As of 1st November 2018, this website became superfluous, of historical interest only to an ever diminishing number of people for I formally retired from my full time NHS post - Consultant Neurosurgeon for North Bristol NHS Trust, a post I had held since 1st April 1991. Rather than erase the whole website, for the time being at least I intend to leave the pages posted with an end of career summary added in due time with this page added to examine the process of retirement
I wasn't sure when I would retire except to say that I was sure that when the moment came I would know the time was right, which is indeed what has happened. Last summer I turned 64 years old, the age that my late colleague and mentor Huw Griffith died of disseminated prostate cancer. That memory more than anything reminded me that life is not a dress rehearsal!
However there was more to the decision making process than that. For some while I realised that I had ceased to enjoy my professional life and therefore to concentrate on it. I was still enjoying the patient contact and using my skills and experience to help the folk I came into contact with, but I was finding the increasingy faceless bureacracy of the NHS harder and harder to deal with. As the system was becoming more and more patient 'acentric' and the more powerless I became to do anything about it, the more alienated I felt I was becoming.
A seminal moment came when I arrived at work to carry out a complex epilepsy surgery, involving a team of at least a dozen people who had diarized this particular procedure weeks previosuly, to find that the case had been cancelled the day before by a middle grade manager tasked with bed management with no reference to me or the team whatsoever! I responded to this, angrily dressing down the manager in public in a way which I more than accept was inappopriate, both generally, but also specifically to me as it was not a way that I would want to behave. Abject apologies on my part prevented a formal complaint of bullying which was fortunate for me, but my patient was still cancelled with all the preparation that they and their family had done amounting to nothing - I was helpless to do anything about it. Time to go.
Further I realised that epilepsy surgery was a field that demanded new skills that I didn't have. My then registrar did, bringing his computer skills to create exciting devleopments to my practice taking the epilepsy surgery service that I had developed to the next level. It was time to make way for the next generation, there being no funding to employ us both.
Finally I also realised that I was becoming more and more risk averse. Neurosurgery, particularly the kind of innovative surgery that I had always been involved with, takes a peculiar kind of courage. I had lived all of my professional career to the old adage that "unless you are lead dog, the view never changes". As epilepsy surgery has evolved, becoming more sophisticated with greater demands on surgical precision, I found it harder and harder to manage the risks involved. Again it was time to hand over to someone who could do so.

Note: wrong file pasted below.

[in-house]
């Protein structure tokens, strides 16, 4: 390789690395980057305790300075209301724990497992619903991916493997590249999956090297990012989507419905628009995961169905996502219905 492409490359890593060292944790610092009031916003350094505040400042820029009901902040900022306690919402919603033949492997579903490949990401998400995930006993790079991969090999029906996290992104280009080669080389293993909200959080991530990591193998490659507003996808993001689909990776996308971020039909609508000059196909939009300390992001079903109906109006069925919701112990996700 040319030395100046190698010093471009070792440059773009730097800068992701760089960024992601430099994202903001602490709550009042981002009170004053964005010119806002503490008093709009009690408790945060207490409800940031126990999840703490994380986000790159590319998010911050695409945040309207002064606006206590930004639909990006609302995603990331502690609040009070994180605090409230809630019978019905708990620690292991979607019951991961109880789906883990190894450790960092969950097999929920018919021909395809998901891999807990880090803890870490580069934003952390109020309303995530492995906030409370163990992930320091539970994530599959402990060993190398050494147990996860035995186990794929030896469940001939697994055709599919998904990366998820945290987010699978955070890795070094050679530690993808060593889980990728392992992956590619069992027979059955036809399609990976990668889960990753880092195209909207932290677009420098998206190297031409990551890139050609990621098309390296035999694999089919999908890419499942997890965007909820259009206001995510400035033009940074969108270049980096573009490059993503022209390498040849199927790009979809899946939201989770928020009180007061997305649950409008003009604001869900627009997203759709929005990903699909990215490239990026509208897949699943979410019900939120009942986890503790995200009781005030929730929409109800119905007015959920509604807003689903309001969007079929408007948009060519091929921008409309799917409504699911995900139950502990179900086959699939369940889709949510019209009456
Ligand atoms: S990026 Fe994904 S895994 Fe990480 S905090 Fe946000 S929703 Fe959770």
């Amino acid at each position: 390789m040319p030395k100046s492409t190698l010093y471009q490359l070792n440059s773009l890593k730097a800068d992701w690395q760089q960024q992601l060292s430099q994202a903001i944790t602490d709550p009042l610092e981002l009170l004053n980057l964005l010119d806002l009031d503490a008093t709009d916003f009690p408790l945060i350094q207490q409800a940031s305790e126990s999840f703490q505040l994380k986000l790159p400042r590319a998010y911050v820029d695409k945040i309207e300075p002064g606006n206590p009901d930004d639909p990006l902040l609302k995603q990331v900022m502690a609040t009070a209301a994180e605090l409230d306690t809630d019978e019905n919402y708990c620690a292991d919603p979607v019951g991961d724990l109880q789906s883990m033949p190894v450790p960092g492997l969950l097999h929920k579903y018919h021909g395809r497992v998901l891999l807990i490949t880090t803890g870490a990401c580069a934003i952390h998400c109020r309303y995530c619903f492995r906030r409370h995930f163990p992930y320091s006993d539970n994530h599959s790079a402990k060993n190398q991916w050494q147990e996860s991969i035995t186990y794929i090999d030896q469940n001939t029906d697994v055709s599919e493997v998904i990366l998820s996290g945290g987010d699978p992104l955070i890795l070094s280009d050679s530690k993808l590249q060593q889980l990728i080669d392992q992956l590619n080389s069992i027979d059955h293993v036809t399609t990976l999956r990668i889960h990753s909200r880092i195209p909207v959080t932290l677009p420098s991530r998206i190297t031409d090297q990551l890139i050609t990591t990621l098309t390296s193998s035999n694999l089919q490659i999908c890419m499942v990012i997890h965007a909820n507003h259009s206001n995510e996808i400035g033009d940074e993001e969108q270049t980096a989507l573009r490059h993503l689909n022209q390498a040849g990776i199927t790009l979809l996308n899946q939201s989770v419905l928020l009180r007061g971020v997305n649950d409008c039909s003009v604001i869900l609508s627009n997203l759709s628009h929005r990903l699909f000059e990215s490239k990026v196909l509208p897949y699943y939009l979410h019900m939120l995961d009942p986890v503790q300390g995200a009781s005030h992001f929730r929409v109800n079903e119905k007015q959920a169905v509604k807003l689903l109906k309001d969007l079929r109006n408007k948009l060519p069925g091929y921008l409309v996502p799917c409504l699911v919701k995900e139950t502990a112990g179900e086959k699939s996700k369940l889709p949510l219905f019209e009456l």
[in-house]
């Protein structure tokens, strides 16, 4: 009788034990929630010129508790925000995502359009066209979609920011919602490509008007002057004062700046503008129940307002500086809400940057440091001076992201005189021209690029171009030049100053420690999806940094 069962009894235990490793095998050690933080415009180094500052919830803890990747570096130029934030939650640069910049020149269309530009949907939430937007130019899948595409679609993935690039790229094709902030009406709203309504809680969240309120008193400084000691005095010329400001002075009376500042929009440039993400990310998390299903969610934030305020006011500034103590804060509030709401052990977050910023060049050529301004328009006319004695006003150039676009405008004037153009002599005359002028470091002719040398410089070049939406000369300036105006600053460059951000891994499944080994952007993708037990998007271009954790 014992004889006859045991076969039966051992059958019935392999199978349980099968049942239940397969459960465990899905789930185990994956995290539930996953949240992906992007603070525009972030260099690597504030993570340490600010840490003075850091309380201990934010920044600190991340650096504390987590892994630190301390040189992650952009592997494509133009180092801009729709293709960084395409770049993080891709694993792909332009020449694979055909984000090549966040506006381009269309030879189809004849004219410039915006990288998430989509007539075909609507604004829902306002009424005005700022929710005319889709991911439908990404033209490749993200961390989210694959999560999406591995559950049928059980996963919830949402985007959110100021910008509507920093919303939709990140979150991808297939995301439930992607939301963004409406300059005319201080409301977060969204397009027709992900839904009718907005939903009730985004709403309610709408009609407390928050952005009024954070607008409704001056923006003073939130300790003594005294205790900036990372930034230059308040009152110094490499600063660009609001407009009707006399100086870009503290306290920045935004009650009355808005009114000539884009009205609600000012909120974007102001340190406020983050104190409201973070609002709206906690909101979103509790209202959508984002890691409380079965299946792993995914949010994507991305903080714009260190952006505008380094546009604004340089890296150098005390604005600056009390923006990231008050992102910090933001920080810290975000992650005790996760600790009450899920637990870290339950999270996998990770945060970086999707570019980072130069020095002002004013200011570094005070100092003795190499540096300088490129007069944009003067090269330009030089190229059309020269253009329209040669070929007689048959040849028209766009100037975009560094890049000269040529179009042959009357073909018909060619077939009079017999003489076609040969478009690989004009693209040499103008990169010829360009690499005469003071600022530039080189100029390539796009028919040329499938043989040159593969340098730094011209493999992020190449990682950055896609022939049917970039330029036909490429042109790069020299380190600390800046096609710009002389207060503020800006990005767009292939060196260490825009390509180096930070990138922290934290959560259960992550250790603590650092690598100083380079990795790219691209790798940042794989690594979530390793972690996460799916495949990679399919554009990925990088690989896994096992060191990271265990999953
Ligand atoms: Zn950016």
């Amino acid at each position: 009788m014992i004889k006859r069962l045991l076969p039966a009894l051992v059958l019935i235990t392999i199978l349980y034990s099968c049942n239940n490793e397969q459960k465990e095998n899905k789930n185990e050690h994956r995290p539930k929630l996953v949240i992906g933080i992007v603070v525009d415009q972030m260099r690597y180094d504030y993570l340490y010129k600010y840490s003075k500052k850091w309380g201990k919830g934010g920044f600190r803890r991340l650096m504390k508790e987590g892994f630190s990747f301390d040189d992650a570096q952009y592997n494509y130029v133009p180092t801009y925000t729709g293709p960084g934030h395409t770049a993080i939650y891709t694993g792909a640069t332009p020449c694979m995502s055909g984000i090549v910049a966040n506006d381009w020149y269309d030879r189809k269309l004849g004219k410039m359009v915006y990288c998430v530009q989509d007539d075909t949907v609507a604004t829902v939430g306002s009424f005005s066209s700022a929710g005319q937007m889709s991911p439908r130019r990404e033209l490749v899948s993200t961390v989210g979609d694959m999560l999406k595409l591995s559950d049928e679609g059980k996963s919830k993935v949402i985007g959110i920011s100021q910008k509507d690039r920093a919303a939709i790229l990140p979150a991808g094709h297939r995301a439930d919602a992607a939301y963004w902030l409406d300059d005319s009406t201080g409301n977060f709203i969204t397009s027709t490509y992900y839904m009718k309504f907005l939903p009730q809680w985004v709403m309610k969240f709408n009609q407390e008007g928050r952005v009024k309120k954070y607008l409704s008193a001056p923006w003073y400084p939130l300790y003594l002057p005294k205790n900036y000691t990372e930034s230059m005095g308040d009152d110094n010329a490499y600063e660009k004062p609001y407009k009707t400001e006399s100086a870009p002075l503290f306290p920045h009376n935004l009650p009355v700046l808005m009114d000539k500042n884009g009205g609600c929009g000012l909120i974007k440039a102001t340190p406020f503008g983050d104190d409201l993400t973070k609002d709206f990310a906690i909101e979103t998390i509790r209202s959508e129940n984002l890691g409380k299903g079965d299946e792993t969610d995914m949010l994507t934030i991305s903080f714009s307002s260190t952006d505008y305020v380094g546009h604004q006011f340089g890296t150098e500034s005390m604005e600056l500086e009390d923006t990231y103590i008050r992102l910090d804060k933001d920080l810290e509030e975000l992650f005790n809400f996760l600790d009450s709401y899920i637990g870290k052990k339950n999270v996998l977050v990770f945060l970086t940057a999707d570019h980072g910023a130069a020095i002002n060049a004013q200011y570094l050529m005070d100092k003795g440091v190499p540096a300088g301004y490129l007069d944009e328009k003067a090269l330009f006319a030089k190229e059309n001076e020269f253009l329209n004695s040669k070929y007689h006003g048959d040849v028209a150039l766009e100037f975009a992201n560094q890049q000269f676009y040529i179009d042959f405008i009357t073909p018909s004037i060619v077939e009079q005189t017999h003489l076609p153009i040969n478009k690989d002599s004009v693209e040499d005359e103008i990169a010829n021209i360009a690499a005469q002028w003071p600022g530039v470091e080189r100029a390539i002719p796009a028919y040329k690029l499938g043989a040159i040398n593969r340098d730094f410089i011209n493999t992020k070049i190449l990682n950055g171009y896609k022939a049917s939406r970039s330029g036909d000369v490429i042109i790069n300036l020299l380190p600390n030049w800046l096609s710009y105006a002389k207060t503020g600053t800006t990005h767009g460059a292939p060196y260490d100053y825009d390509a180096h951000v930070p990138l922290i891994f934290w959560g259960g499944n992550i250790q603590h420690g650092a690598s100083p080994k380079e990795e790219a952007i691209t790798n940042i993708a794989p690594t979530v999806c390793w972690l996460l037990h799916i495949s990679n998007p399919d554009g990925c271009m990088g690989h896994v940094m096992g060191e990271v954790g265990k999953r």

However I felt it would have been inappropriate just to stop and walk away, leaving my relatively inexperienced successor to take up where I left off without any support. To manage the continuity of care I persuaded the trust to give me a part time contract offering my new colleague a week a month where I could assist him. It also gave me a chance to review some of the many patients that I had looked after for over a quarter of a century and refer them on to the appropriate sub-speciality. This arrangement, planned for six months was terminated after three for lack of funds. I was able to negotiate an honorary contrect (unpaid) that allowed me to continue providing support for another three months. This was actually quite long enough.
In medicine, when one retires many people congratulate you, not for having had a long and illustrious career but for making it to the end without contracting any of the diseases that one has spent a lifetime treating! As I write this looking out a blizzard carpeting one of the most beautiful parts of Scotland in snow - my new home, I realise just how lucky I am to be able to look forward, having left the epilepsy surgery service in Bristol in very safe hands.
I am updating this page in May 2020. I have been on stand by during the Covid-19 lockdown to return to work if required. That hasn't proved necessary. It seems that overrun of the hospitals in Bristol was avoided albeit at the expense of suspending all but the most urgent of other services. (Thank God i didnt have to endure the frustration of that!) I have to be realistic. if asked to go back now, I could just about manage it. I have made an effort to keep up to date and could rely on my lifetime's experience to provide a basic service if required. I have volunteered both nationally and locally to help out in other ways but again my services have not been required. I took myself off the active clincial list with the GMC at the end of last year. I know that mentally I have moved on. The longer I am away from clinical work, the harder it will be to go back.